It has officially been a little over a month since President Donald Trump took office. During that time, the President instilled an immigration order from seven "Muslim-majority" countries, which has been hotly debated. On Friday, the Department of Homeland Security released a report about this immigration order — but what does the Department of Homeland Security report say? This DHS report could have a major effect on Trump's immigration order — which has been highly protested all over the world.
In the beginning of February, Trump's original immigration order — which he instated in late January — was put on hold by a federal judge, according to The New York Times. This allowed for travel from these countries to be reinstated and allowed "vetted refugees from all countries" to enter the United States. This was excellent news — and meant that if Trump continued to push for the legality of the order, the case could be put in front of the Supreme Court. In the time since then, travel has been freely allowed from the countries listed in the order — Iraq, Syria, Iran, Sudan, Libya, Somalia, and Yemen. The draft of the DHS report could echo that good news. According to The Associated Press, a draft of the DHS report echoes what the federal judge had stated in his ruling — that insufficient evidence that citizens of those seven countries pose a threat to the United States.
According to The Associated Press, a draft that was obtained by the Associated Press stated that "citizenship is an 'unlikely indicator' of terrorism threats to the United States and that few people from the countries Trump listed in his immigration order have carried out terror attacks or been involved in terrorism-related activities in the United States since Syria's civil war started in 2011." According to CNN, it is important to note that this draft "does not include data from other intelligence sources." But what this early draft of this DHS report states is nothing new — people have been arguing this since Trump enacted the order.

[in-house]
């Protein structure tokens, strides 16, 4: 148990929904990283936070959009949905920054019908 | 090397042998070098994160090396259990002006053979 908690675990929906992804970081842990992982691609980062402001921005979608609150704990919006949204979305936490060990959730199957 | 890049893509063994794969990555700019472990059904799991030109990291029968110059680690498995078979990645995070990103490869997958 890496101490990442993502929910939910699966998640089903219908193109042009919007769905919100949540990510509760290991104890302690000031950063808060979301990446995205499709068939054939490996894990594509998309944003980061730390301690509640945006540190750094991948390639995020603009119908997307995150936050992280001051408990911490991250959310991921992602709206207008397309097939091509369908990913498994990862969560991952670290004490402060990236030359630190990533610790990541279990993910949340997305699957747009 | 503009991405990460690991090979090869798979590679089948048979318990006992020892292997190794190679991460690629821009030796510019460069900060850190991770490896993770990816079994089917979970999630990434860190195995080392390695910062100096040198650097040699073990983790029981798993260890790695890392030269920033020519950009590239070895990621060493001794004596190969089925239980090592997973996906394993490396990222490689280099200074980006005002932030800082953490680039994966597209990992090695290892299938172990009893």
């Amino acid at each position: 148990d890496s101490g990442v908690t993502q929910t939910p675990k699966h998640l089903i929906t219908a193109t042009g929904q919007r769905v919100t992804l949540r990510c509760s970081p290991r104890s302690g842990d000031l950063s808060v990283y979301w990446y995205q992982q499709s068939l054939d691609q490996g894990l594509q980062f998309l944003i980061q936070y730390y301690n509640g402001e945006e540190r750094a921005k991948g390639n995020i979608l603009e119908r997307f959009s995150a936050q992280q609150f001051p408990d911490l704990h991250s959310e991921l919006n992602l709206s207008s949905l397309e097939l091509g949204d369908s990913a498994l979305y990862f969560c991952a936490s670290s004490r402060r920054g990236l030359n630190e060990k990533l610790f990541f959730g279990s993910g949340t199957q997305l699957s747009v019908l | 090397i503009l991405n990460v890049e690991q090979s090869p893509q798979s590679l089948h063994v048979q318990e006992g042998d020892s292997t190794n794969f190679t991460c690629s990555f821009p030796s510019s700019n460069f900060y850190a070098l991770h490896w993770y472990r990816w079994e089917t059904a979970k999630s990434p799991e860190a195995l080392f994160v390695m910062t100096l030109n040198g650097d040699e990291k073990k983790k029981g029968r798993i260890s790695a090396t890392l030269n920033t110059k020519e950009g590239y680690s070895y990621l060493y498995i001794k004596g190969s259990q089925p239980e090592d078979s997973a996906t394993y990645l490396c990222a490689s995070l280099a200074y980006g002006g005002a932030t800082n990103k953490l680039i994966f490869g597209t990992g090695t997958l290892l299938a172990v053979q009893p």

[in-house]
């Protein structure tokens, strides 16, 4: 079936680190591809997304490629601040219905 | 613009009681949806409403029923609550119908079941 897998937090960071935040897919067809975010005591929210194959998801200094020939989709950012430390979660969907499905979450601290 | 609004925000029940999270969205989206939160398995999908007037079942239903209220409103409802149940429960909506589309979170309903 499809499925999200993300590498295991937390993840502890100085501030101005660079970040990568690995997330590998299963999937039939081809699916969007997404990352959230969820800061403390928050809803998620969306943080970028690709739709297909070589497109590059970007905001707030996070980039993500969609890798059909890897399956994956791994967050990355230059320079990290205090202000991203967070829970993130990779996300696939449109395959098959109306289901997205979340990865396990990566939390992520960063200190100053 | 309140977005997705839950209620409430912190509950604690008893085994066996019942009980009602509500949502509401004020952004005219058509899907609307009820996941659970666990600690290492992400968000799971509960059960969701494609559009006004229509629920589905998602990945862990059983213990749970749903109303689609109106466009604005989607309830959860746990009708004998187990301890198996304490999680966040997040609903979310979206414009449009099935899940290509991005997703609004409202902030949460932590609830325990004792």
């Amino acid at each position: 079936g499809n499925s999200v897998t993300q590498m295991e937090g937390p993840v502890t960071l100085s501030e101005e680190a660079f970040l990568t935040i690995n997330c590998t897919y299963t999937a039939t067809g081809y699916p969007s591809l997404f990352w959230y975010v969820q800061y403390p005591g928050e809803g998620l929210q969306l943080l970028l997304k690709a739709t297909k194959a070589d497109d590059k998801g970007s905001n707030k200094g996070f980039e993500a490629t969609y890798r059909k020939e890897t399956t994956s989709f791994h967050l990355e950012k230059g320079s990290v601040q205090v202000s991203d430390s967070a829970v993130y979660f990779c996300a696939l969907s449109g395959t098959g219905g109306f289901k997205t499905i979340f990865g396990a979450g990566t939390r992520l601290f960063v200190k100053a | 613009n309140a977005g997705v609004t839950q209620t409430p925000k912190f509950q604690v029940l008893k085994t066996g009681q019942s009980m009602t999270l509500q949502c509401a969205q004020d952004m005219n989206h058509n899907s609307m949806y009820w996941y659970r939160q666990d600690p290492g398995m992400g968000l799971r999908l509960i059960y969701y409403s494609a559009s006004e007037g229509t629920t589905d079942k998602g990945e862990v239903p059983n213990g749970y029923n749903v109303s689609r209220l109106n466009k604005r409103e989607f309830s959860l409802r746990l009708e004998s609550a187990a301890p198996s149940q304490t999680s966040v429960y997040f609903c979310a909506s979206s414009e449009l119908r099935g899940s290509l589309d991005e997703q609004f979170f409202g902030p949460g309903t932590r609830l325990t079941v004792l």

But will it have an effect the immigration order? It really all depends on the final DHS report and the new immigration order. Currently, the Trump administration is working on a "new version" of the immigration order, which could "withstand legal challenges," according to The Associated Press, which could debut at any point next week, according to CNN. The new, revised travel order has been promised to "protect" the people — and will clarify points of confusion that the first travel plan had, according to CNN. According to Business Insider, the new order could go into effect immediately when it is re-introduced — but it is "almost certain" that the courts will challenge it. And if the old order is successfully rescinded, according to Business Insider, the lawsuits challenging it (including the federal court ruling) would be "effectively nullified."
The draft DHS report does support the argument that everyone has been making — that immigrants from the seven Muslim-majority companies don't pose much of a threat, because they haven't in the past few years. However, it is unclear how Trump's re-written immigration order will be effected by it, once the new order is signed in the upcoming weeks.